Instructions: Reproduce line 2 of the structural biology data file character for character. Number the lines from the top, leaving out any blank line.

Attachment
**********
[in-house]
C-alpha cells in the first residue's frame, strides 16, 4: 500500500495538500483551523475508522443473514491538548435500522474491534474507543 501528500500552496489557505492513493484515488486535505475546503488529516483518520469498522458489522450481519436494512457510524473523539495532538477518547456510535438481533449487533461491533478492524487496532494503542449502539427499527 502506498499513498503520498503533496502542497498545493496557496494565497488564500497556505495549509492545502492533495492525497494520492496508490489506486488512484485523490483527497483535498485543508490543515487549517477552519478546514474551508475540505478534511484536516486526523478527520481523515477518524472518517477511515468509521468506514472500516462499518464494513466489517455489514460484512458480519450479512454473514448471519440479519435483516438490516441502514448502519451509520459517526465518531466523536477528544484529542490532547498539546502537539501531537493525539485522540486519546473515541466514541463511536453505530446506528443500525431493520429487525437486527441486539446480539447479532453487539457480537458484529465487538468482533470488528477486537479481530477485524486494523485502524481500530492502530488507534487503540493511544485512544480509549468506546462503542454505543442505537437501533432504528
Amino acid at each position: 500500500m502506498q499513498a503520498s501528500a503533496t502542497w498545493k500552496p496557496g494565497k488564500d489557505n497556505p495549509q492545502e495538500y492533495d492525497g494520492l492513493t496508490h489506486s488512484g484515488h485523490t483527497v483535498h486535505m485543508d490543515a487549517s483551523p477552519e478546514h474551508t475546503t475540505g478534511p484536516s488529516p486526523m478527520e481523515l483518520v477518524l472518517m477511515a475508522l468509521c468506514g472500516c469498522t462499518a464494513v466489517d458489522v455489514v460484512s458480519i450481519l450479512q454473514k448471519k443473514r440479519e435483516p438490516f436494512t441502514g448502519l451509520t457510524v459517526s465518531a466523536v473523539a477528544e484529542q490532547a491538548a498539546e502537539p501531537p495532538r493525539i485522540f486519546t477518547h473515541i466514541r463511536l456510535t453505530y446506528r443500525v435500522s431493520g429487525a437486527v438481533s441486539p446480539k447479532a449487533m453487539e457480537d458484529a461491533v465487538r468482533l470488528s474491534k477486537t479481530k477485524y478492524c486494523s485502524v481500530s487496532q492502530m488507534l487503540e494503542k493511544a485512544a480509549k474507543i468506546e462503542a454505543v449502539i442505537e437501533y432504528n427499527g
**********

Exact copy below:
C-alpha cells in the first residue's frame, strides 16, 4: 500500500495538500483551523475508522443473514491538548435500522474491534474507543 501528500500552496489557505492513493484515488486535505475546503488529516483518520469498522458489522450481519436494512457510524473523539495532538477518547456510535438481533449487533461491533478492524487496532494503542449502539427499527 502506498499513498503520498503533496502542497498545493496557496494565497488564500497556505495549509492545502492533495492525497494520492496508490489506486488512484485523490483527497483535498485543508490543515487549517477552519478546514474551508475540505478534511484536516486526523478527520481523515477518524472518517477511515468509521468506514472500516462499518464494513466489517455489514460484512458480519450479512454473514448471519440479519435483516438490516441502514448502519451509520459517526465518531466523536477528544484529542490532547498539546502537539501531537493525539485522540486519546473515541466514541463511536453505530446506528443500525431493520429487525437486527441486539446480539447479532453487539457480537458484529465487538468482533470488528477486537479481530477485524486494523485502524481500530492502530488507534487503540493511544485512544480509549468506546462503542454505543442505537437501533432504528